The Gandhi paradox.
We visited the Gandhi Smriti (Memorial) in the center of New Delhi, the house and garden where Gandhi lived the last month of his life and where he was assassinated on the 30th of January 1948.
Even today, the Gandhi Smriti is a remarkably peaceful oasis in the middle of a bustling city. Our visit represented an opportunity to reflect upon the accomplishments of this simple yet great man. Through non-violent civil disobedience, Gandhi had been able to bring about the independence of India after more than a millennium of domination by foreign invaders.
The philosophy of non-violence goes back thousands of years in India. The concept of “ahimsa”, not hurting anyone in this world, is central to Hindu beliefs. Buddhism, an offshoot of Hinduism, even became the state religion in the third century BC.
But then came the Huns. Buddhist kings don’t make great warriors and don’t waste a lot of energy building strong armies. They were certainly no match for the Huns. And that is thought to be why Buddhism became essentially extinct in India a few centuries later.
Non-violence took a hit again in the eleventh century when the Moslem invasions started taking bigger and bigger chunks of the Indian subcontinent. First came the Turks, then the Afghans, and finally the Persians.
Delhi seems to be the ideal place to learn about this facet of the history of India. This is because Delhi is located in the north part of India which is where the Moslem invasions occurred, whereas other parts of India were never conquered by the Moslem invaders.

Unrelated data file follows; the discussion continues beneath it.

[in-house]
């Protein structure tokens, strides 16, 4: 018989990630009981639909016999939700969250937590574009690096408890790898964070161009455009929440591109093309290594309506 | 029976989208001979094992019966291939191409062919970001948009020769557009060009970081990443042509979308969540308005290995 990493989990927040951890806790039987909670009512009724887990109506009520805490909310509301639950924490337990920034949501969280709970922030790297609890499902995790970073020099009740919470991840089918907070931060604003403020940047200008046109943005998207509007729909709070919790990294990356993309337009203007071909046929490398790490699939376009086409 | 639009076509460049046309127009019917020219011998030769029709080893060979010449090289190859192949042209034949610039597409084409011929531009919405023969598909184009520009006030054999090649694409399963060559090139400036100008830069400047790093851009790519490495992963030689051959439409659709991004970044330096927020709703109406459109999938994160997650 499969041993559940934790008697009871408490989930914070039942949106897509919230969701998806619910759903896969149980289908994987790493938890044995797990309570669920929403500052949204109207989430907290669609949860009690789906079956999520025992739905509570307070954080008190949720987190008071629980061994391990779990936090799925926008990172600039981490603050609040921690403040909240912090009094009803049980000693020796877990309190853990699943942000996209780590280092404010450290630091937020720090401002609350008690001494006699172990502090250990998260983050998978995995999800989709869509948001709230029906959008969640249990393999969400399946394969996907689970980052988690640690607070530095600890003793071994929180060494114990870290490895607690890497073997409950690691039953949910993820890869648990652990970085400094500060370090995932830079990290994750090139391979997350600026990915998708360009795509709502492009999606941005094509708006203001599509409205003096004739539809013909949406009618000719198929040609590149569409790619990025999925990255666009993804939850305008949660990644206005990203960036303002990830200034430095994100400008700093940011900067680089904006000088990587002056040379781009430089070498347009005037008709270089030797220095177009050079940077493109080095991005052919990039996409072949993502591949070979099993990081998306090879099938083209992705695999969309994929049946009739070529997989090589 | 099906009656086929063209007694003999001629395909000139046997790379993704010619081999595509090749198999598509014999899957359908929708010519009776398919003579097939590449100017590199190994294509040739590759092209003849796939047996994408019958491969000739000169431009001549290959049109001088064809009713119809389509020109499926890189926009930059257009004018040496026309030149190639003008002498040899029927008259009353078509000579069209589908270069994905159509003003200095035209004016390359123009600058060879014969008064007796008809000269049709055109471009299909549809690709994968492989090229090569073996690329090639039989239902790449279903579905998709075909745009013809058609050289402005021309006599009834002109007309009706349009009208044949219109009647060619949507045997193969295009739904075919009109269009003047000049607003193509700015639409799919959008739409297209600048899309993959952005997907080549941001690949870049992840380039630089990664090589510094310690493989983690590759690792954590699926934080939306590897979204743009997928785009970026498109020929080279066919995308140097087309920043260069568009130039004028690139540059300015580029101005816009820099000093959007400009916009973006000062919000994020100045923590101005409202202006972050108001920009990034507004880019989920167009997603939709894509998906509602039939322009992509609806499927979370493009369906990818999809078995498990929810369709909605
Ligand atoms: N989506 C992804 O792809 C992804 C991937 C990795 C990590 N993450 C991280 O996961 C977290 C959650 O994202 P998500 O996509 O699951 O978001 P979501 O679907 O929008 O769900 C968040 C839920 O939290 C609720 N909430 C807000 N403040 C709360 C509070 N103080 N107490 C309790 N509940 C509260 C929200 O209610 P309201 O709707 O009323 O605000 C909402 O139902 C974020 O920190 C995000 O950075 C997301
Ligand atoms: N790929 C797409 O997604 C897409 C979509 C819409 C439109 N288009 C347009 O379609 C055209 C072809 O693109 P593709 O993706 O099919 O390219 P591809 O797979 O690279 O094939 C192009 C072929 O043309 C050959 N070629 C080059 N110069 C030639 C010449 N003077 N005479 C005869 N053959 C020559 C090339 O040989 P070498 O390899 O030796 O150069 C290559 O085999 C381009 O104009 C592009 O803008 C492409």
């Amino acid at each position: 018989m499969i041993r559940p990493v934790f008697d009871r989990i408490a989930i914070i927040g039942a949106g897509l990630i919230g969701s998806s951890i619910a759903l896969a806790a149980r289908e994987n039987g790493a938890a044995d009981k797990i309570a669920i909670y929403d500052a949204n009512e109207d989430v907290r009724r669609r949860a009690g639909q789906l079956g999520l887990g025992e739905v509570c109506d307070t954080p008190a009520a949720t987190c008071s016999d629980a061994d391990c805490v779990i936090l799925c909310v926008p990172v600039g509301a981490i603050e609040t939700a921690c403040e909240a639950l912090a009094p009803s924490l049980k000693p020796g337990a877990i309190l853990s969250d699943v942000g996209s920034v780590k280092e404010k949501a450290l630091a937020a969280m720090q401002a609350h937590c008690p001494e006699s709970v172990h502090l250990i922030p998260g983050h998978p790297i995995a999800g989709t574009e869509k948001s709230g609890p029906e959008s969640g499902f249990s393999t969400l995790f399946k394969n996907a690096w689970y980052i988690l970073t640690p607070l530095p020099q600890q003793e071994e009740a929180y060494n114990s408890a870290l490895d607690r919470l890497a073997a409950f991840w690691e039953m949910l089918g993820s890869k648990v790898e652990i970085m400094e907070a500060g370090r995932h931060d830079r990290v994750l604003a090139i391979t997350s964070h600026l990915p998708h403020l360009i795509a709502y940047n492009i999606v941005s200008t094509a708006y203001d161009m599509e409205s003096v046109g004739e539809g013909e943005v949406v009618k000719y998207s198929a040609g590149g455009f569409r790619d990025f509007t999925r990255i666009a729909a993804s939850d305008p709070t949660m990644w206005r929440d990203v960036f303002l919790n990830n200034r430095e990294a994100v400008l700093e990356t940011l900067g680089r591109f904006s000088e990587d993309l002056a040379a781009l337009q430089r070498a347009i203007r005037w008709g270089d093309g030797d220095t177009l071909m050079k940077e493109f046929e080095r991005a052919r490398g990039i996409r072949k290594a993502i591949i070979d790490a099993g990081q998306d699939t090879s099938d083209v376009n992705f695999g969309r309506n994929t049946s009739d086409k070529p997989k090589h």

Moreover, a surprising number of monuments, tombs and other buildings still exist in Delhi for each of the empires which conquered this city, and, unlike Rome, each successive king built his city next to, rather than on top of the preceding one.
We visited Qutab Minar in the southern part of New Delhi, built in 1192 by the Turkish Sultan Aibak.
We also visited the fort of Tughlakabad, an immense walled city built in the 1320s by another Turkish Sultan of Delhi.
We walked through the Lodhi Gardens, named after the Afghan dynasty which conquered and ruled Delhi in the 15th century.
We toured Humayun’s Tomb, a fascinating, well preserved and well maintained historical site. Emperor Humayun, who ruled in the 16th century, was part of the Persian “Mughal Empire”, which ruled northern India for about 300 years.
The British Empire followed, and much of “New” Delhi, including most of the government buildings, were built during that period.
More than a thousand years of foreign domination, and what one could claim to be the failure of non-violence in the face of well armed and determined invaders.
And then came Gandhi! Why did his non-violence approach work against the British when it had failed so miserably against the Moslem invaders? There are lessons to be learnt even today from this paradox.
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